[6] Minier, J. P., & Pozorski, J. (1999). Wall-boundary conditions in probability density function methods and application to a turbulent channel flow. Physics of Fluids, 11(9), 2632-2644. 


The recruited person will be in connection with Christophe Henry and Mireille Bossy from Team CaliSto in Sophia Antipolis Méditerranée. 


Main activities 


The aim of this post-doctoral research topic is to develop a new stochastic model for the orientation of spheroidal particles in a near-wall turbulent flow, when the impact of a particle with the surface becomes a probable event with a non-trivial influence on its trajectory and orientation. This project draws on the recent development of a stochastic model for the orientation of spheroidal particles in a turbulent flow. It has already been validated by comparing the results to direct numerical simulations of spheroids orientation in a channel flow. The current project follows the same approach with the objective to focus more specifically on near-wall behavior: first, microscopic simulations will be used to understand and characterize the orientation of spheroids after their impact with a surface; second, these results will be translated in a macroscopic stochastic models (compatible with standard CFD codes) to accurately reproduces the orientation statistics of such spheroids in the near-wall region while accounting for the effect of rebounds. 

Main activities: 

More precisely, the post-doctoral project includes the following activities: 

The development of an algorithm for the detection and treatment of collisions between a spheroidal particle and a surface: 

The idea here is to use the microscopic simulation available within the CaliSto Team, which couples Direct Numerical Simulation of the turbulent channel flow and Jeffery's equation [3] for the translational and rotational motion of spheroidal particles. The algorithm for the detection of the collision will be inspired by recent works on non-spherical particles [4]. The treatment of the collision (including the effect of elastic or inelastic collisions) will be treated following a recent paper that included such aspects in a more general formulations of arbitrary shaped particles [5]. 

The development of a stochastic model for the orientation of spheroids near the surface: 

The idea here is to extend the existing approach that describes the change in position and momentum of spherical particles in the near-wall turbulent region [6]. It includes a modification of the position of particles (accounting for elastic/inelastic effects) while changing the particle velocity accounting for the exchange of momentum with the near- wall turbulent flow. A similar procedure is required to include the effect of the collision on the spheroid orientation as well as to include the effect of near-wall turbulence on the spheroid orientation as it travels near the surface. The model will be validated by comparing the results obtained with the macroscopic model to statistical information extracted from the microscopic simulations. 


Optional competences/skills: 

The following additional skills will be greatly appreciated: 

Knowledge in fluid mechanics,
Knowledge in statistical physics,
Knowledge in turbulence,
Experience in High Performance Computing (HPC). 

To apply 

Interested candidates are required to include a CV, a motivation letter, a summary of their PhD research, and at least one recommendation letter in their application. 

Benefits package 

Subsidized meals
Partial reimbursement of public transport costs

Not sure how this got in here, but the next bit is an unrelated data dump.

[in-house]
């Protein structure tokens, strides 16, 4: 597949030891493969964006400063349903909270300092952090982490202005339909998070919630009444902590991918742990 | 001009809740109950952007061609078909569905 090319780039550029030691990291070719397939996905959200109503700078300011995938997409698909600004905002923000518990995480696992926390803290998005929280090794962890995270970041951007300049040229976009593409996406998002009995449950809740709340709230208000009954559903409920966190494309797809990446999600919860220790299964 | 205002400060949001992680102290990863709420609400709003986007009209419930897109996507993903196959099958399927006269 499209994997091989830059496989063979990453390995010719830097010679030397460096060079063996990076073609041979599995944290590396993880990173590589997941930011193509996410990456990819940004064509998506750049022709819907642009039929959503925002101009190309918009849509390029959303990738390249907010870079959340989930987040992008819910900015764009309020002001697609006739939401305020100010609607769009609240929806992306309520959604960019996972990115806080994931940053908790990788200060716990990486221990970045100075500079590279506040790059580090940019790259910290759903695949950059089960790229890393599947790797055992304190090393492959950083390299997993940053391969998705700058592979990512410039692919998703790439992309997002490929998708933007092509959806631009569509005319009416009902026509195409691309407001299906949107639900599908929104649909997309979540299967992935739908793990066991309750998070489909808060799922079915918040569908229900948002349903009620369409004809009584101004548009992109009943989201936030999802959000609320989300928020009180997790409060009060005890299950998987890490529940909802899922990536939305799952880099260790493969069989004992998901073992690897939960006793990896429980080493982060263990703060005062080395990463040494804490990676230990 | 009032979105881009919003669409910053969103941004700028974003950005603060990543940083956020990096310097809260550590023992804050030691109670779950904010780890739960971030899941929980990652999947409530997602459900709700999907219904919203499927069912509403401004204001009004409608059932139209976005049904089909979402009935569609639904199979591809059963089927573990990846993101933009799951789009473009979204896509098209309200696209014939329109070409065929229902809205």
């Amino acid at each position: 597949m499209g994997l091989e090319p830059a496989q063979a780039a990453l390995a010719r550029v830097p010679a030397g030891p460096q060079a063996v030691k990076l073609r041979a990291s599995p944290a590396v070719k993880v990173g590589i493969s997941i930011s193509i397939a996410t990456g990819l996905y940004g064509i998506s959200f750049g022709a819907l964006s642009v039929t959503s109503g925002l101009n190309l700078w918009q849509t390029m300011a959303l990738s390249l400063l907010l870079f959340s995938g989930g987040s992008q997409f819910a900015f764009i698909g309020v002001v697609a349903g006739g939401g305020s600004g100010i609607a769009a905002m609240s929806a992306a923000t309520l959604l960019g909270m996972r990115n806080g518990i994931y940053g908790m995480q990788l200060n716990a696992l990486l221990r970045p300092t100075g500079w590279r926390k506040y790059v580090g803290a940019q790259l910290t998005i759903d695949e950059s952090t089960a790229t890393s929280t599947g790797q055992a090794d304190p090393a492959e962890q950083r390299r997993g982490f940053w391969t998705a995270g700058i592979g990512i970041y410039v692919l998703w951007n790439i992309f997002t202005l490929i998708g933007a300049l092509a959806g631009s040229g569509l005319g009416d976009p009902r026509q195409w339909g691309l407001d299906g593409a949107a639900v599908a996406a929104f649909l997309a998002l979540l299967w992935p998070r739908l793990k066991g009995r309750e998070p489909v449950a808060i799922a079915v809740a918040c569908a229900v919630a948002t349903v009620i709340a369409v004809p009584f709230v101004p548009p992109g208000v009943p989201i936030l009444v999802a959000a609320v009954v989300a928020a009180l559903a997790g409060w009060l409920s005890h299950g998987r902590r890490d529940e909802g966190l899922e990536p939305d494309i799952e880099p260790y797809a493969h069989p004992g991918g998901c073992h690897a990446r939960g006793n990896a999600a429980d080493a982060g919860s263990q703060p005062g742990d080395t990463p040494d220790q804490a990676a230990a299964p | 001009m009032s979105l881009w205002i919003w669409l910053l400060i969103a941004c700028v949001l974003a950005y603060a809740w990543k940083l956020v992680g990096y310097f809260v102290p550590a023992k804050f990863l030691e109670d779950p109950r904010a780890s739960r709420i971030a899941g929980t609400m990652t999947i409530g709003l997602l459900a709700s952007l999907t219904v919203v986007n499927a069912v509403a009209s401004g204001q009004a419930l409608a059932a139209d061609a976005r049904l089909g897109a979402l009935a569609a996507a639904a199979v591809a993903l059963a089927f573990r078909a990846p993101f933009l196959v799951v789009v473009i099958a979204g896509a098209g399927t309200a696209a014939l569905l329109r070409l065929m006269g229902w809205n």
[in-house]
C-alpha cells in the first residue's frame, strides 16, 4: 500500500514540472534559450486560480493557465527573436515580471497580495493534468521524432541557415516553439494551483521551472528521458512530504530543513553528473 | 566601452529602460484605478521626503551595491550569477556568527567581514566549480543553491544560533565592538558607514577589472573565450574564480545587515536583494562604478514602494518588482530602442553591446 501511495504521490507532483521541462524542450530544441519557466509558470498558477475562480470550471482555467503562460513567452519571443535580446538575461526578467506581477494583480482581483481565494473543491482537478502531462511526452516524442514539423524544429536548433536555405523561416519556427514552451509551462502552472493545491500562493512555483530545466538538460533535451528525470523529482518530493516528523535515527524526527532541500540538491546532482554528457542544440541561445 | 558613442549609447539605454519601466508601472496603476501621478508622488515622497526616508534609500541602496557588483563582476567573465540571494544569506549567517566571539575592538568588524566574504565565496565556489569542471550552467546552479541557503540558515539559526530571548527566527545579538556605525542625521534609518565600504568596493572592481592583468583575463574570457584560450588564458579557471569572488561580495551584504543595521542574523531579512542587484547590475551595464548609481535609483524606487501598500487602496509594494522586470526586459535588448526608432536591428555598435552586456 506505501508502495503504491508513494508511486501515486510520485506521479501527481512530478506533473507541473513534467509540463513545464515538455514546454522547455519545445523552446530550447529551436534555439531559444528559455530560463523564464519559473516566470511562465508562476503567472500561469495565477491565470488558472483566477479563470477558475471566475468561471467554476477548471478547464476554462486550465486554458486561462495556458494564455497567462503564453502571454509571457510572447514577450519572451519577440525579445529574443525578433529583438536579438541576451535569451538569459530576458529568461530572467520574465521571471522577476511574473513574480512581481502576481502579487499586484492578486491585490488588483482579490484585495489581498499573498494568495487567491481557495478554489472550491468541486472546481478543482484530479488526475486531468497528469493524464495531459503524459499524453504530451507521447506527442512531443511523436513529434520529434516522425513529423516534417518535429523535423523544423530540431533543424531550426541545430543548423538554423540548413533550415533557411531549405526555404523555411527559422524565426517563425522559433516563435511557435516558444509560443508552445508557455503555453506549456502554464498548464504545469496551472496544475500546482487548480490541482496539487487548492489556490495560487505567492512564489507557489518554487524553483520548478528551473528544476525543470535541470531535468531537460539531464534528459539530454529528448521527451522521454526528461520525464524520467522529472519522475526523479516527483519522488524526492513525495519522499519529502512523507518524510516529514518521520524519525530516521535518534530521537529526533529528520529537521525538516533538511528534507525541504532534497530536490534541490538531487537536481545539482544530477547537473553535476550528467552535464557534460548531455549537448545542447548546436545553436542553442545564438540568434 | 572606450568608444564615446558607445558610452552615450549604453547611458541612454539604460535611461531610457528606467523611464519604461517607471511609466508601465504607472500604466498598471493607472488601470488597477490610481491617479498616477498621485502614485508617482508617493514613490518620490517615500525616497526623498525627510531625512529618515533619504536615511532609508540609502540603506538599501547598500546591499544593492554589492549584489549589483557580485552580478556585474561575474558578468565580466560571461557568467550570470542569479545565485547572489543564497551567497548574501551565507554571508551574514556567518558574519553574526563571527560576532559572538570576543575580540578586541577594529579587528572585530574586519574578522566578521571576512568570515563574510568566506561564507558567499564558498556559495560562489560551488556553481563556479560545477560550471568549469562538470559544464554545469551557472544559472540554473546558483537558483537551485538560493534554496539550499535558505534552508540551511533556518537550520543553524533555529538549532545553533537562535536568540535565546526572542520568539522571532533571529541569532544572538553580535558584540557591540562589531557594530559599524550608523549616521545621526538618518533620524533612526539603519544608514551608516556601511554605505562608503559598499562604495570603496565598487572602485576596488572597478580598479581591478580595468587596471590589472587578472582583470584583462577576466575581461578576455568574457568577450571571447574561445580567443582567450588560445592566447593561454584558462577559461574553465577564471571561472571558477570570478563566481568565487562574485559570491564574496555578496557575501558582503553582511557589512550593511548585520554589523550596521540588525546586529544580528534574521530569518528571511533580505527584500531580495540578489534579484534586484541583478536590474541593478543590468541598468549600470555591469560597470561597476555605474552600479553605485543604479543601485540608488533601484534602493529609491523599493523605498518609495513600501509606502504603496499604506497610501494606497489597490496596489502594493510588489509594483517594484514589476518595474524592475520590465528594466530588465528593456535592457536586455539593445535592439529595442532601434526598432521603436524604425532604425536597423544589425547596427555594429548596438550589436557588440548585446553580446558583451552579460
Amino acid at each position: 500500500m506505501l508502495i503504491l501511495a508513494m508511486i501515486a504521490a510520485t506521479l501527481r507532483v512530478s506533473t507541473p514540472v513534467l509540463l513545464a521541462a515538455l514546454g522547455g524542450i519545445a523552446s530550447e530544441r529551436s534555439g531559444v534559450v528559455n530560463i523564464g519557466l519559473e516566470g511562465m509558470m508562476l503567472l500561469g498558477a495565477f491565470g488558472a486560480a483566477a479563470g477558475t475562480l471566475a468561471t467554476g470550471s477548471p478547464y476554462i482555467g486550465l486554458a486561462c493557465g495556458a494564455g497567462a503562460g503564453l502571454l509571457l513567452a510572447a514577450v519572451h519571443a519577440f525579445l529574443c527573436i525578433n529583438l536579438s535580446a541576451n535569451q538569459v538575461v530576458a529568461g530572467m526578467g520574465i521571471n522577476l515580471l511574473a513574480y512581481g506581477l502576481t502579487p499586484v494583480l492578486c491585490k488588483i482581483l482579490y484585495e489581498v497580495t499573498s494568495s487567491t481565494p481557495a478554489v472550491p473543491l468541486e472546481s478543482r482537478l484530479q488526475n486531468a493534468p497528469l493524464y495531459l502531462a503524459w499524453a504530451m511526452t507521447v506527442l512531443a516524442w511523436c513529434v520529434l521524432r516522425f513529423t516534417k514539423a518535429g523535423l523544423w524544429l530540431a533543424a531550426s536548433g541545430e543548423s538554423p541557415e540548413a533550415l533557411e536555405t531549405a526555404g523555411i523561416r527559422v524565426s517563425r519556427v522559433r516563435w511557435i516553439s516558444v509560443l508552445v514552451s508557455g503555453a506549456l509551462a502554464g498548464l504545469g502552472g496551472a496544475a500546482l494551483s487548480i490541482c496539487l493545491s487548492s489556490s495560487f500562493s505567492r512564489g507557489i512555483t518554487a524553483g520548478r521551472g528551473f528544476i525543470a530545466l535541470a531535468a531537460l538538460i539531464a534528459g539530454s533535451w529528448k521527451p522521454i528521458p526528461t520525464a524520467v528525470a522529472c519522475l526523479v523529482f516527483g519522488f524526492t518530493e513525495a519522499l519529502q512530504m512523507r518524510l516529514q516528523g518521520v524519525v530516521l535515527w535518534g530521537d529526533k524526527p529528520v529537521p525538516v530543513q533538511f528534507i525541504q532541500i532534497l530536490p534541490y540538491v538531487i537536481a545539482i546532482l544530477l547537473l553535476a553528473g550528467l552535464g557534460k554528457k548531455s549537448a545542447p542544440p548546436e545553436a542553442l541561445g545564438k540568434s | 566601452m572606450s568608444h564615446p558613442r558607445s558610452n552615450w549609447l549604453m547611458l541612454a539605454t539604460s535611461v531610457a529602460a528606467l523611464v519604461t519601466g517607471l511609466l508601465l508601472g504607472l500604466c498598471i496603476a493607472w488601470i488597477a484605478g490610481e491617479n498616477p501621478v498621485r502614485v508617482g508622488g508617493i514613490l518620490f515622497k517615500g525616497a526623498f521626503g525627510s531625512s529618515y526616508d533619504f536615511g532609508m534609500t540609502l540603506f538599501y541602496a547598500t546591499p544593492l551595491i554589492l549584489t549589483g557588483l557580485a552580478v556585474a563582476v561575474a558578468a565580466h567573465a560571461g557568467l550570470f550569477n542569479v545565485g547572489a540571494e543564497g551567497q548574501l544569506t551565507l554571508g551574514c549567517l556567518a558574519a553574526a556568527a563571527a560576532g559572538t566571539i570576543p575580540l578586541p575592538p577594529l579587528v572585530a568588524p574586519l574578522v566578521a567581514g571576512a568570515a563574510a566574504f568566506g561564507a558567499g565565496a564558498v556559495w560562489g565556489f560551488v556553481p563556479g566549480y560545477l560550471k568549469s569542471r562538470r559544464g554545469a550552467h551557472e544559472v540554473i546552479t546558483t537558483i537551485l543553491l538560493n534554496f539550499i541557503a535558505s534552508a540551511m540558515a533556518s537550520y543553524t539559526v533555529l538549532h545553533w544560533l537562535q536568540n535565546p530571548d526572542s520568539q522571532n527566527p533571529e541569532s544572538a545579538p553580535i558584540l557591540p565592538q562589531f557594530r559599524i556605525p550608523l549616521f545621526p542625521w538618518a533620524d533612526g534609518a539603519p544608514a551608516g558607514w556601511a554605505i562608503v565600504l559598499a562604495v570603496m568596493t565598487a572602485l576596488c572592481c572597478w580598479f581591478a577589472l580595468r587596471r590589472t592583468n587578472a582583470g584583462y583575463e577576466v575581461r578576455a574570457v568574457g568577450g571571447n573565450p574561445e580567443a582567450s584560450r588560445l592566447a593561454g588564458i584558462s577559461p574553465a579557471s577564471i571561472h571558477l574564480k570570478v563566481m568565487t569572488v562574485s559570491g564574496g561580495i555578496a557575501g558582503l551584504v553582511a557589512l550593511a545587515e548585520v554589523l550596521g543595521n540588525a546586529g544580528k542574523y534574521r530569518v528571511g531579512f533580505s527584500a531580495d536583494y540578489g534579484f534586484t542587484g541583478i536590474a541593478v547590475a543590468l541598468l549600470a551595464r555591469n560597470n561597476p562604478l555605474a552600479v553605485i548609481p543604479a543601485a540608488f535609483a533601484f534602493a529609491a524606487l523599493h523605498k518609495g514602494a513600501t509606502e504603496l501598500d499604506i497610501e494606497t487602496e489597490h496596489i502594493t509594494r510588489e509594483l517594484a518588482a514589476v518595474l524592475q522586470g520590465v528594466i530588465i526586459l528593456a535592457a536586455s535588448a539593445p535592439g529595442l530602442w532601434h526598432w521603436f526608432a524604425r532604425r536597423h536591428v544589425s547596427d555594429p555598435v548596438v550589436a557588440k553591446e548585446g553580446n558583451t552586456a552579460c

Leave: 7 weeks of annual leave + 10 extra days off due to RTT (statutory reduction in working hours) + possibility of exceptional leave (sick children, moving home, etc.)
Possibility of teleworking (after 6 months of employment) and flexible organization of working hours
Professional equipment available (videoconferencing, loan of computer equipment, etc.) Social, cultural and sports events and activities
Access to vocational training
Social security coverage 

General Information 

Theme/Domain : Stochastic approaches Scientific computing (BAP E)
Town/city : Sophia Antipolis
Inria Center : CRI Sophia Antipolis - Méditerranée 

About Inria 

Inria is the French national research institute dedicated to digital science and technology. It employs 2,600 people. Its 200 agile project teams, generally run jointly with academic partners, include more than 3,500 scientists and engineers working to meet the challenges of digital technology, at the interface with other disciplines. The Institute also employs numerous talents in over forty different professions. 900 research support staff contribute to the preparation and development of scientific and entrepreneurial projects that have a worldwide impact. 

The keys to success 

Profile of the candidates: 

The candidate should hold a PhD thesis in applied mathematics, scientific computation or modeling. The candidate is expected to have experience in one or more of the following topics: 

particle-laden flows
stochastic analysis and/or modelling statistics 

We are looking for outstanding candidates with strong competences and taste for code development (especially with python/ C / C++ programming languages). 

Instruction to apply 

Defence Security : 

This position is likely to be situated in a restricted area (ZRR), as defined in Decree No. 2011-1425 relating to the protection of national scientific and technical potential (PPST).Authorisation to enter an area is granted by the director of the unit, following a favourable Ministerial decision, as defined in the decree of 3 July 2012 relating to the PPST. An unfavourable Ministerial decision in respect of a position situated in a ZRR would result in the cancellation of the appointment. 

Recruitment Policy : 

As part of its diversity policy, all Inria positions are accessible to people with disabilities.